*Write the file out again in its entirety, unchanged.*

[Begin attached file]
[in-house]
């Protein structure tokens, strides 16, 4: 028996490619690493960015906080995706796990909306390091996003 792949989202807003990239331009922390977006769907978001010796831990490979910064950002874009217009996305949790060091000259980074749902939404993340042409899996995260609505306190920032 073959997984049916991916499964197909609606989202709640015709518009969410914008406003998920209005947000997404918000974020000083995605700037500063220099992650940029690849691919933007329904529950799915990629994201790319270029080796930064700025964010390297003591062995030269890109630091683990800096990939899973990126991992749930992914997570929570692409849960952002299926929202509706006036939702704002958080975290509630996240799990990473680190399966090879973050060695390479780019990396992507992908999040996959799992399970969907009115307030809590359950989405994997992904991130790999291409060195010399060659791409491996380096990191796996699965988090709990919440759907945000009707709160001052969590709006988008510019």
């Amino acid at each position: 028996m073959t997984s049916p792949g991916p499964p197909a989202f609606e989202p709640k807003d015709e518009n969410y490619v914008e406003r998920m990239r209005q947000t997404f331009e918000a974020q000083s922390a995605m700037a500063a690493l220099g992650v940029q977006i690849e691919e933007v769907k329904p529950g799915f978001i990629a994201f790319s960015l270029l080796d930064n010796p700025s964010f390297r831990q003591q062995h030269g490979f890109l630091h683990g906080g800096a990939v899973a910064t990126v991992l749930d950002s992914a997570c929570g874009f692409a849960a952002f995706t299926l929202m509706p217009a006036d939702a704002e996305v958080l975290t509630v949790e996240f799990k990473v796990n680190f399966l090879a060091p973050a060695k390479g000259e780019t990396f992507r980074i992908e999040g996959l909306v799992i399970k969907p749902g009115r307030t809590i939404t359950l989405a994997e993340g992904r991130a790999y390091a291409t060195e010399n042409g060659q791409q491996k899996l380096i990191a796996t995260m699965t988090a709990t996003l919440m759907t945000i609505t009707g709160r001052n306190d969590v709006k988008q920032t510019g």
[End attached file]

[in-house]
């Protein structure tokens, strides 16, 4: 028996490619690493960015906080995706796990909306390091996003 792949989202807003990239331009922390977006769907978001010796831990490979910064950002874009217009996305949790060091000259980074749902939404993340042409899996995260609505306190920032 073959997984049916991916499964197909609606989202709640015709518009969410914008406003998920209005947000997404918000974020000083995605700037500063220099992650940029690849691919933007329904529950799915990629994201790319270029080796930064700025964010390297003591062995030269890109630091683990800096990939899973990126991992749930992914997570929570692409849960952002299926929202509706006036939702704002958080975290509630996240799990990473680190399966090879973050060695390479780019990396992507992908999040996959799992399970969907009115307030809590359950989405994997992904991130790999291409060195010399060659791409491996380096990191796996699965988090709990919440759907945000009707709160001052969590709006988008510019």
């Amino acid at each position: 028996m073959t997984s049916p792949g991916p499964p197909a989202f609606e989202p709640k807003d015709e518009n969410y490619v914008e406003r998920m990239r209005q947000t997404f331009e918000a974020q000083s922390a995605m700037a500063a690493l220099g992650v940029q977006i690849e691919e933007v769907k329904p529950g799915f978001i990629a994201f790319s960015l270029l080796d930064n010796p700025s964010f390297r831990q003591q062995h030269g490979f890109l630091h683990g906080g800096a990939v899973a910064t990126v991992l749930d950002s992914a997570c929570g874009f692409a849960a952002f995706t299926l929202m509706p217009a006036d939702a704002e996305v958080l975290t509630v949790e996240f799990k990473v796990n680190f399966l090879a060091p973050a060695k390479g000259e780019t990396f992507r980074i992908e999040g996959l909306v799992i399970k969907p749902g009115r307030t809590i939404t359950l989405a994997e993340g992904r991130a790999y390091a291409t060195e010399n042409g060659q791409q491996k899996l380096i990191a796996t995260m699965t988090a709990t996003l919440m759907t945000i609505t009707g709160r001052n306190d969590v709006k988008q920032t510019g």